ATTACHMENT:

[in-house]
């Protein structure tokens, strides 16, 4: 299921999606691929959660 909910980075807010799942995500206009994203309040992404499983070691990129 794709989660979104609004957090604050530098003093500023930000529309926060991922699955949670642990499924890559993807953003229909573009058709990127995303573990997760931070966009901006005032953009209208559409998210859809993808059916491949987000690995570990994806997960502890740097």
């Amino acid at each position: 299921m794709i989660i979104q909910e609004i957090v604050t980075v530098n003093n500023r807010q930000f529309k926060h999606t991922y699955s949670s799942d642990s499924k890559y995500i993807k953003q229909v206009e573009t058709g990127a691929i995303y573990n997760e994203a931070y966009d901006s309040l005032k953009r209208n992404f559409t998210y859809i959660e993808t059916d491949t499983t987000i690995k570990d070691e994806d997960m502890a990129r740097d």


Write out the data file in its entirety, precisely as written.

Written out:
[in-house]
């Protein structure tokens, strides 16, 4: 299921999606691929959660 909910980075807010799942995500206009994203309040992404499983070691990129 794709989660979104609004957090604050530098003093500023930000529309926060991922699955949670642990499924890559993807953003229909573009058709990127995303573990997760931070966009901006005032953009209208559409998210859809993808059916491949987000690995570990994806997960502890740097």
């Amino acid at each position: 299921m794709i989660i979104q909910e609004i957090v604050t980075v530098n003093n500023r807010q930000f529309k926060h999606t991922y699955s949670s799942d642990s499924k890559y995500i993807k953003q229909v206009e573009t058709g990127a691929i995303y573990n997760e994203a931070y966009d901006s309040l005032k953009r209208n992404f559409t998210y859809i959660e993808t059916d491949t499983t987000i690995k570990d070691e994806d997960m502890a990129r740097d």